About 13,000 were arrested by the coast guards and returned home while 761 migrants were said to have perished in the sea.

Disclosing this to journalists in Abuja on Friday, the Chief of Mission, IOM Nigeria, Mr Franz Celestin, said less than five per cent of migrants usually made it to Europe, adding that the vast majority stay in Africa.

He further said that a lot of migrants were trafficked within the Economic Community of West African States, adding that Mali was the number one destination point for trafficked Nigerian women.

Responding to questions on the number of people who have undertaken the perilous trip to Europe through the Mediterranean, the IOM Chief said, “A combination of unemployment and underemployment is pushing people to migrate.

READ  Why many Nigerians are leaving the country 

“In this year, 29,000 migrants from Sub-Sahara Africa have migrated to Europe through the Mediterranean. About 13,000 were intercepted by the coastguard while 761 died.”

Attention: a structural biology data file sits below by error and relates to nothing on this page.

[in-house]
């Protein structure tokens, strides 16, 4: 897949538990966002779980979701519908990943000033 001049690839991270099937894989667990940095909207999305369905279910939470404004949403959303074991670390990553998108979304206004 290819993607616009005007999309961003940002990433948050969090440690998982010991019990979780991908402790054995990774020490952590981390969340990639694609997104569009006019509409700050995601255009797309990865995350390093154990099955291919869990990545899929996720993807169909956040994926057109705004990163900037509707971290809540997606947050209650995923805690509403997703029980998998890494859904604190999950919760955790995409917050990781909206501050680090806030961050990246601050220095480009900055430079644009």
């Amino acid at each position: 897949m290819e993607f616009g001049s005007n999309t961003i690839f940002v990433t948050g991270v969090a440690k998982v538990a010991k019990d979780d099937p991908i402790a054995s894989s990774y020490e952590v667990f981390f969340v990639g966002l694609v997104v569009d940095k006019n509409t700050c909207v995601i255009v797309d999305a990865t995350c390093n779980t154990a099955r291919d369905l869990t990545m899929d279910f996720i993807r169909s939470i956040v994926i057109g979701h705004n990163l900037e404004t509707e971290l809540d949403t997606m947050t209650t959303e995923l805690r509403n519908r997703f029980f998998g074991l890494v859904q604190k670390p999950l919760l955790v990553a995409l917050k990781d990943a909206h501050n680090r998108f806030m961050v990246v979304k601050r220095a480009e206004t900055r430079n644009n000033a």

International Organisation of Migration (

Celestin stressed the importance of tackling human trafficking which he said grossed about $150 billion annually.

“Traffickers make a lot of money and they would continue to do it until a coordinated response is evolved to stop them. We are collaborating with Interpol in this respect; we are connected to the Interpol i/247 database. We connected the MIDAS to the Interpol database where we pass the information on traffickers to the Interpol,” he stated.

Celestin explained that the IOM has been involved in the biometric registration of children in the North-East, noting that the agency has registered no fewer than 17,053 children in 18 different internally displaced person camps between 2019 and May 2021 in Borno State.